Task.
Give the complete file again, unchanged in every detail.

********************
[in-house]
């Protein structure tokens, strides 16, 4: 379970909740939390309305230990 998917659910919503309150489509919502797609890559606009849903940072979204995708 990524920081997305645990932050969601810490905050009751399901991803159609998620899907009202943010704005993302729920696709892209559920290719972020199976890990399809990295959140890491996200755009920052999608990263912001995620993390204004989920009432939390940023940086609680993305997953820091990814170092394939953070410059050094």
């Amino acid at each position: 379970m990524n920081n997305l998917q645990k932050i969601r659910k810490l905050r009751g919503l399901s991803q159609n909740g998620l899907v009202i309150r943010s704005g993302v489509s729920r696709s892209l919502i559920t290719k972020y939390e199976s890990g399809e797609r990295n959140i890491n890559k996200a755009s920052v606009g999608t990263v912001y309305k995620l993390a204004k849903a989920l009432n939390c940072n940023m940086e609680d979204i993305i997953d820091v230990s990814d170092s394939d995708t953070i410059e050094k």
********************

[in-house]
């Protein structure tokens, strides 16, 4: 379970909740939390309305230990 998917659910919503309150489509919502797609890559606009849903940072979204995708 990524920081997305645990932050969601810490905050009751399901991803159609998620899907009202943010704005993302729920696709892209559920290719972020199976890990399809990295959140890491996200755009920052999608990263912001995620993390204004989920009432939390940023940086609680993305997953820091990814170092394939953070410059050094």
């Amino acid at each position: 379970m990524n920081n997305l998917q645990k932050i969601r659910k810490l905050r009751g919503l399901s991803q159609n909740g998620l899907v009202i309150r943010s704005g993302v489509s729920r696709s892209l919502i559920t290719k972020y939390e199976s890990g399809e797609r990295n959140i890491n890559k996200a755009s920052v606009g999608t990263v912001y309305k995620l993390a204004k849903a989920l009432n939390c940072n940023m940086e609680d979204i993305i997953d820091v230990s990814d170092s394939d995708t953070i410059e050094k």